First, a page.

The Seychelles’ Ministry of Health on Friday began a vaccination campaign against yellow fever, a response to an epidemic in mainland Africa, says a top official.
The campaign will last for three months. An estimated 55,000 Seychellois -- a little over half of the Seychelles’ population -- will be vaccinated during that period.
“Seychelles has never recorded any case of yellow fever but with climate change, and the mosquito types that we have anything is possible," said Public Health Commissioner Dr. Jude Gedeon.
Gedeon said the Ministry of Health decided to carry out the programme following the World Health Organisation’s guideline that a yellow fever vaccine can provide lifelong protection.
Yellow fever virus is spread by the bite of an infected female mosquito. An infected person will have symptoms like fever, chills, loss of appetite and nausea, muscle pains, which usually improve within five days.
In some cases, the fever returns and can damage the liver, which in turn causes bleeding and kidney problems.
“Yellow fever can be fatal, and the virus is considered to be the most severe among mosquito-borne diseases. It is more severe than dengue, chikungunya and even the recent zika virus, so people need to protect themselves,” said Gedeon.
The Yellow fever vaccine has been part of children’s vaccination programs since 1995. Anyone over the age of 20 may not have received the vaccine. Before 1995 residents of Seychelles, an archipelago in the western Indian Ocean, were only vaccinated when travelling to high-risk countries.
Gedeon said the vaccine will not be administered to people over 60 as it may cause adverse side effects. He is, however, encouraging those between 21 and 59 to take part in the exercise.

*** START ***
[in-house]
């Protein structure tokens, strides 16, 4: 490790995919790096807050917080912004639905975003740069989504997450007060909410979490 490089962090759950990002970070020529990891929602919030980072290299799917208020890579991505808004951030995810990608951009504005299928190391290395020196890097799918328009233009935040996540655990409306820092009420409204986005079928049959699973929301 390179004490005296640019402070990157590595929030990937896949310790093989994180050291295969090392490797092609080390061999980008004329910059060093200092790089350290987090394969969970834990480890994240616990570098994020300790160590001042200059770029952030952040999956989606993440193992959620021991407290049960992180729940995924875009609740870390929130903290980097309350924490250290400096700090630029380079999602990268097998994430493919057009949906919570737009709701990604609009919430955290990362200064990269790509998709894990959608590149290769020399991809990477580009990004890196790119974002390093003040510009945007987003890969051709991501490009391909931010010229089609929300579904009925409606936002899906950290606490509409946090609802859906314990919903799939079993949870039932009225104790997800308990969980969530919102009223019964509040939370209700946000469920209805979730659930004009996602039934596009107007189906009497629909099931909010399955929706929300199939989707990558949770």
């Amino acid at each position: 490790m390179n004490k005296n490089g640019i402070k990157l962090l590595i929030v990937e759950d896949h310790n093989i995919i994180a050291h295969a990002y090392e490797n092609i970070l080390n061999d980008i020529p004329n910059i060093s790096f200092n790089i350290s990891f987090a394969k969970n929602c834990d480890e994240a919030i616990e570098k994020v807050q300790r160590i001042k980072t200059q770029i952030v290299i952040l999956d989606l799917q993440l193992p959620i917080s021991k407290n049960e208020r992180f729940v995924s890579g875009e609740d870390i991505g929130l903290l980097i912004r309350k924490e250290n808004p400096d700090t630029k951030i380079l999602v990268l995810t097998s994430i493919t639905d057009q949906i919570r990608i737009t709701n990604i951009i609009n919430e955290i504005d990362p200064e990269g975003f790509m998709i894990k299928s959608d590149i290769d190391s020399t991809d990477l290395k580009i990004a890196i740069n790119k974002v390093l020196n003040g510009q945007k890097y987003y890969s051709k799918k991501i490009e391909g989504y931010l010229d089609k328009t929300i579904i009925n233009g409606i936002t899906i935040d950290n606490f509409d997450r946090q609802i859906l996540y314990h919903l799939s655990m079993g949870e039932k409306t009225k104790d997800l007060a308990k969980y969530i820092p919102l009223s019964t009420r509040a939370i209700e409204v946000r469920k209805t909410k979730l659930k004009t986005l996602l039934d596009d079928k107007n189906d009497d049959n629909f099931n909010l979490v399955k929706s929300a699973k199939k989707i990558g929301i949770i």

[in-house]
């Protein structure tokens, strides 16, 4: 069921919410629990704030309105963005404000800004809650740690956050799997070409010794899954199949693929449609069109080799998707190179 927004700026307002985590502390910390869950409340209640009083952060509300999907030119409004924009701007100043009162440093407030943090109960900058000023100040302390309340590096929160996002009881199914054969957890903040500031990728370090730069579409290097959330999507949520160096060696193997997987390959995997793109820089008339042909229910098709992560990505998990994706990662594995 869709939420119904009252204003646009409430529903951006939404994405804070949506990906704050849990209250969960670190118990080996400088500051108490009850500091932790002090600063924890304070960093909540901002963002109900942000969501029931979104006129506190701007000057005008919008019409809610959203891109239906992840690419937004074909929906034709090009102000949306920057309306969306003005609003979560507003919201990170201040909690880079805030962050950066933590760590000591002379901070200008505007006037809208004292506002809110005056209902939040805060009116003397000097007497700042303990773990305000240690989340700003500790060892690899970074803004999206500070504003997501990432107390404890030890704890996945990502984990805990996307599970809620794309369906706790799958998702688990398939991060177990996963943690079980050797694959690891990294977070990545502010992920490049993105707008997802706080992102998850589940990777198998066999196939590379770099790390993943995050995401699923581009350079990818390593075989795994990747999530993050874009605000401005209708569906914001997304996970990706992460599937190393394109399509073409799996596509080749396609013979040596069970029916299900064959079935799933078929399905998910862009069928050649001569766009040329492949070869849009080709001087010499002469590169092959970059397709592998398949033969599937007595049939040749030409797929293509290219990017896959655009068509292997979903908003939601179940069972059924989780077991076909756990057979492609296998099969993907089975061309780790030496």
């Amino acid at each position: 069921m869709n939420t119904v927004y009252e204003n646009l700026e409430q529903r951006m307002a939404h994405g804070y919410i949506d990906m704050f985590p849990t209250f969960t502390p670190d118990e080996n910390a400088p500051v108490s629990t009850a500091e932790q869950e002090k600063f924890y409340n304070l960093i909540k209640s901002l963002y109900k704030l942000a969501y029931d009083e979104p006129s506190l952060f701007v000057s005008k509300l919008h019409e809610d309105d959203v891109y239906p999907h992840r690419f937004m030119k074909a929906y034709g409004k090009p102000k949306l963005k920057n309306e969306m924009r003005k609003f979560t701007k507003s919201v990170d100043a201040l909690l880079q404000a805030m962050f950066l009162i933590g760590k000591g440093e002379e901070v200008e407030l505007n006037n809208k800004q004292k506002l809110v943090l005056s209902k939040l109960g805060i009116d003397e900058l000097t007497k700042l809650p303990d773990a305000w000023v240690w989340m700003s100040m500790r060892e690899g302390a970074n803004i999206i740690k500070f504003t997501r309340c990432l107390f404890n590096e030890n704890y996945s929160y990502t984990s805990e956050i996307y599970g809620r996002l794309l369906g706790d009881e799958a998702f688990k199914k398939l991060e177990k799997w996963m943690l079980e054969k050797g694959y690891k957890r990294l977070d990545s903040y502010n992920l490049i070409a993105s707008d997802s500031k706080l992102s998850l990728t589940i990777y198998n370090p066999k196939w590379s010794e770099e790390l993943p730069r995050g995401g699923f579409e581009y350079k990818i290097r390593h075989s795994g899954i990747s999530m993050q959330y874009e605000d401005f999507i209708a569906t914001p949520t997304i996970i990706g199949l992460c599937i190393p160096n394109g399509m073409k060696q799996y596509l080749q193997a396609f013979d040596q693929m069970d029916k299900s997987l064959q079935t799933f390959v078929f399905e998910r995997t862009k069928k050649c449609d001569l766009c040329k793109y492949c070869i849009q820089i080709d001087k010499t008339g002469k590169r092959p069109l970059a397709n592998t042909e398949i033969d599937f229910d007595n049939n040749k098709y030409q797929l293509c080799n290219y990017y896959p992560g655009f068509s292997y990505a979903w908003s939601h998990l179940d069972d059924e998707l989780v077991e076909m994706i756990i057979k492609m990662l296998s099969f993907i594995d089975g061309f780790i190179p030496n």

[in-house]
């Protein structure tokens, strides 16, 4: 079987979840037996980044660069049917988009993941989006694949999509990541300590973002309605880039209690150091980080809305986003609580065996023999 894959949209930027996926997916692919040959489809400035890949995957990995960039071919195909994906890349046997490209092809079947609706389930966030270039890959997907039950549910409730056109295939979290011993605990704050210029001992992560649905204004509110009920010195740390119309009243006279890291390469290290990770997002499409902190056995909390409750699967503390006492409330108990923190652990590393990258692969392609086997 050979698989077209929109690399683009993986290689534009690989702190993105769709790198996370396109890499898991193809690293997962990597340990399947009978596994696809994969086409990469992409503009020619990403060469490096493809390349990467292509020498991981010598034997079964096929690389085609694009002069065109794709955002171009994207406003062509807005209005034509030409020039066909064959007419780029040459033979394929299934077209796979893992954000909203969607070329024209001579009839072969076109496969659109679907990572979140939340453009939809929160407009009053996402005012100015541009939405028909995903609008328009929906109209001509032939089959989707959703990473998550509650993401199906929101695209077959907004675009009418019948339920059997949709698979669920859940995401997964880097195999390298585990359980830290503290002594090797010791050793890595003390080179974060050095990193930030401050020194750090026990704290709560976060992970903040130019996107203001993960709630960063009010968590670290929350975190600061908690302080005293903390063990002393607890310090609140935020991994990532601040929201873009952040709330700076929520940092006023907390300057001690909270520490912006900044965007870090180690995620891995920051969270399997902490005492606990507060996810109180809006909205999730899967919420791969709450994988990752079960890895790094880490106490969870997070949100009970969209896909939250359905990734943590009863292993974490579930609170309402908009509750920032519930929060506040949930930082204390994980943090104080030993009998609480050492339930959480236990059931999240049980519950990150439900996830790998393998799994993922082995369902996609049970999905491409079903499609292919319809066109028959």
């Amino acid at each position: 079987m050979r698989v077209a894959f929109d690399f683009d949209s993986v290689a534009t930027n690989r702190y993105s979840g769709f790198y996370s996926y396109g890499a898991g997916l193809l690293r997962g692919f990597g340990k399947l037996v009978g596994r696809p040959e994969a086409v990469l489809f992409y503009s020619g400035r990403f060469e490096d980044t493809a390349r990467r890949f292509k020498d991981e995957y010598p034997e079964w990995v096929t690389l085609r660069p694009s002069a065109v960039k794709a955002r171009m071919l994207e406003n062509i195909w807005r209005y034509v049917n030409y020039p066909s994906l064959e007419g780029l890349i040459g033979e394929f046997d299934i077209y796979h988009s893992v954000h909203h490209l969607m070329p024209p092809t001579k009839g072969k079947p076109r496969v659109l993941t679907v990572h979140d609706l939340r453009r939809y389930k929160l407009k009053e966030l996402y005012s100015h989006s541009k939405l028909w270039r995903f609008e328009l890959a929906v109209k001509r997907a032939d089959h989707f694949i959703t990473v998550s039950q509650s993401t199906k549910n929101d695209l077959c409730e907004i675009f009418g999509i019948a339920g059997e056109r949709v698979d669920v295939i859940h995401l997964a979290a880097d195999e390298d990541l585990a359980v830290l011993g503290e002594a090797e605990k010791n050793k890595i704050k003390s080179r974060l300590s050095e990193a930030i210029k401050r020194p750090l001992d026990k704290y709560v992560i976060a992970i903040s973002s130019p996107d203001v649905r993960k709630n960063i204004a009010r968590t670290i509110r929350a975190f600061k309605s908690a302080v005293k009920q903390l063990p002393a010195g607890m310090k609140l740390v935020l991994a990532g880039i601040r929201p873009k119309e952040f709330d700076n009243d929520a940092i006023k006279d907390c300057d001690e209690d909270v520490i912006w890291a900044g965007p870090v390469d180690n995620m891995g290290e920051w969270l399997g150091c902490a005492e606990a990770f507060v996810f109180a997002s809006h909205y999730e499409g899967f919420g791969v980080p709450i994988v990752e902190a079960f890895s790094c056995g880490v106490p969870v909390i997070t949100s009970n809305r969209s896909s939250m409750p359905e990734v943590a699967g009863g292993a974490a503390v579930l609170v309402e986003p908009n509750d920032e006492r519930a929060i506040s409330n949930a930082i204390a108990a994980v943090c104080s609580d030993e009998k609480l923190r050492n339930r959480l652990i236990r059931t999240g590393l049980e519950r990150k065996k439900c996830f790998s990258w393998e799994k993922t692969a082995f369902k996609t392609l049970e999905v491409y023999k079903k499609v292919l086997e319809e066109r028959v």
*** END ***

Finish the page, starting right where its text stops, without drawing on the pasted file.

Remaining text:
The vaccine becomes effective 10 days after being administered and provides life-long protection.
The vaccinations cost around $300,000 (3.9 million Seychelles' rupees) and is financed by the Seychelles’ government. It is being administered free of charge to Seychellois.
The vaccine is currently being administered to inhabitants on La Digue, the third most populated island.
The Ministry of Health will announce when other campaigns on Mahe, the main island, will get underway.
Hawaiian Airlines flight 459 from Honolulu to South Korea forced to turn back last night when a passenger was acting in a suspicious manner.
After flight attendants reported the suspicious behavior, the plane diverted back to Honolulu where the aircraft landed at 8:35 pm and was met by law enforcement officials. Over a dozen law enforcement vehicles surrounded the plane as the suspicious passenger was taken off the plane. Witnesses said 2 young men were escorted off the flight.
The rest of the 285 passengers deplaned safely to await another flight.
The FBI is investigating, and no word has been received yet on what the passenger did that disrupted the flight.
A third explosion in the past 24 hours has rocked eastern Turkey, killing four security personnel and injuring seven in Bitlis province. It comes after two car bombings targeted police stations, leaving at least six people dead and as many as 290 injured.
First, village guard Müslüm Yaldız was killed, and a soldier wounded in clashes with PKK militants in the village of Nazar, Hurriyet Daily News reports. Then, a hand-made explosive went off on a road near the village of Gayda, when a military vehicle was passing by. Three soldiers were killed and six injured in that attack.
Early Thursday, a car bombing hit police headquarters in the eastern Turkish city of Elazig, the administrative center of Elazig Province.
At least three police officers were killed, according to local Governor Murat Zorluoglu.